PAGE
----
Most harmonicas are constructed with the reed-plates screwed or bolted to the comb or each other. A fewbrands still use the traditional method of nailing the reed-plates to the comb. Some experimental and rareharmonicas also have had the reed-plates held in place by tension, such as the WWII era all-American models.If the plates are bolted to the comb, the reed plates can be replaced individually. This is useful because the reedseventually go out of tune through normal use, and certain notes of the scale can fail more quickly than others.

    A notable exception to the traditional reed-plate design is the all-plastic harmonicas designed by Finn Magnusin the 1950s, where the reed and reed-plate were molded out of a single piece of plastic. The Magnus design hadthe reeds, reed-plates and comb made of plastic and either molded or permanently glued together.

    Cover platesCover plates cover the reed-plates and are usually made of metal, though wood and plastic have also been used.The choice of these is personalbecause they project sound, they determine the tonal quality of the harmonica.There are two types of cover plates: traditional open designs of stamped metal or plastic, which are simply thereto be heldand enclosed designs (such as the Hohner Meisterklasse and Super 64, Suzuki Promaster and SCX),which offer a louder tonal quality. From these two basic types, a few modern designs have been created, such asthe Hohner CBH-2016 chromatic and the Suzuki Overdrive diatonic, which have complex covers that allow forspecific functions not usually available in the traditional design. It was not unusual in the late 19th and early20th centuries to see harmonicas with special features on the covers, such as bells, which could be rung bypushing a button.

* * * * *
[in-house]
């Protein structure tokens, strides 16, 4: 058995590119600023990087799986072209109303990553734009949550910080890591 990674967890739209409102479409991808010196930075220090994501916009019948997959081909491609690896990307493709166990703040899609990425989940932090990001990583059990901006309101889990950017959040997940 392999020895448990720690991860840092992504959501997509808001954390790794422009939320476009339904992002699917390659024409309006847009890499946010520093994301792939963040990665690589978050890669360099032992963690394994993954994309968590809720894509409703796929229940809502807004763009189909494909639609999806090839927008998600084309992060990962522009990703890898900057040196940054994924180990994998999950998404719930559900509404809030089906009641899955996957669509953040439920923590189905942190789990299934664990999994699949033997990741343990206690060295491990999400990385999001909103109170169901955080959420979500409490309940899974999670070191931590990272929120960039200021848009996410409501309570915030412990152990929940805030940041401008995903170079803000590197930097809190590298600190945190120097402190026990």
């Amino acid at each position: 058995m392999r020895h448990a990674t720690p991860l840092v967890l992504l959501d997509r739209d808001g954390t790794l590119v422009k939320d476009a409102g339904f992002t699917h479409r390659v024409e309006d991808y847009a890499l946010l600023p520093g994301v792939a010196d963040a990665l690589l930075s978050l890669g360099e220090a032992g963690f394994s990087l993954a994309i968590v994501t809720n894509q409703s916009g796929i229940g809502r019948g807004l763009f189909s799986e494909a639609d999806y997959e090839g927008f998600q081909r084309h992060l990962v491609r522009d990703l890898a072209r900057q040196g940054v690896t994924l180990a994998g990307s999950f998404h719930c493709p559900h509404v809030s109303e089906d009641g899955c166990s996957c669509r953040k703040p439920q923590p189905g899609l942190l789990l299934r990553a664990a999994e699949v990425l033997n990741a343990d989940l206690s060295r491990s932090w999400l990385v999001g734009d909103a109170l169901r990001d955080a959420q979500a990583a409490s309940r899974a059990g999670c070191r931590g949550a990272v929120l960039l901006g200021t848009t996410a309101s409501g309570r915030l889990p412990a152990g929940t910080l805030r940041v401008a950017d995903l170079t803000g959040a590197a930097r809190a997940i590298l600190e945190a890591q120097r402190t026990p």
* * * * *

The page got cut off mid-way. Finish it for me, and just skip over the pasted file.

WindsaversWindsavers are one-way valves made from thin strips of plastic, knit paper, leather or teflon glued onto thereed-plate. They are typically found in chromatic harmonicas, chord harmonicas and many octave-tunedharmonicas. Windsavers are used when two reeds share a cell and leakage through the non-playing reed wouldbe significant. For example, when a draw note is played, the valve on the blow reed-slot is sucked shut,preventing air from leaking through the inactive blow reed. An exception to this is the recent Hohner XB-40where valves are placed not to isolate single reeds but rather to isolate entire chambers from being active.

  • 10/27/14 4:12 PMHarmonica - Wikipedia, the free encyclopedia

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    Mark Wenner cupshis hands around a"bullet mic" as heplays amplifiedharmonica.

    MouthpieceThe mouthpiece is placed between the air chambers of the instrument and the player's mouth. This can beintegral with the comb (the diatonic harmonicas, the Hohner Chrometta), part of the cover (as in Hohner's CX-12), or may be a separate unit entirely, secured by screws, which is typical of chromatics. In many harmonicas,the mouthpiece is purely an ergonomic aid designed to make playing more comfortable. However, in thetraditional slider-based chromatic harmonica it is essential to the functioning of the instrument because itprovides a groove for the slide.

    Accessories

    Amplification devices

    Since the 1950s, many blues harmonica players have amplified their instrument withmicrophones and tube amplifiers. One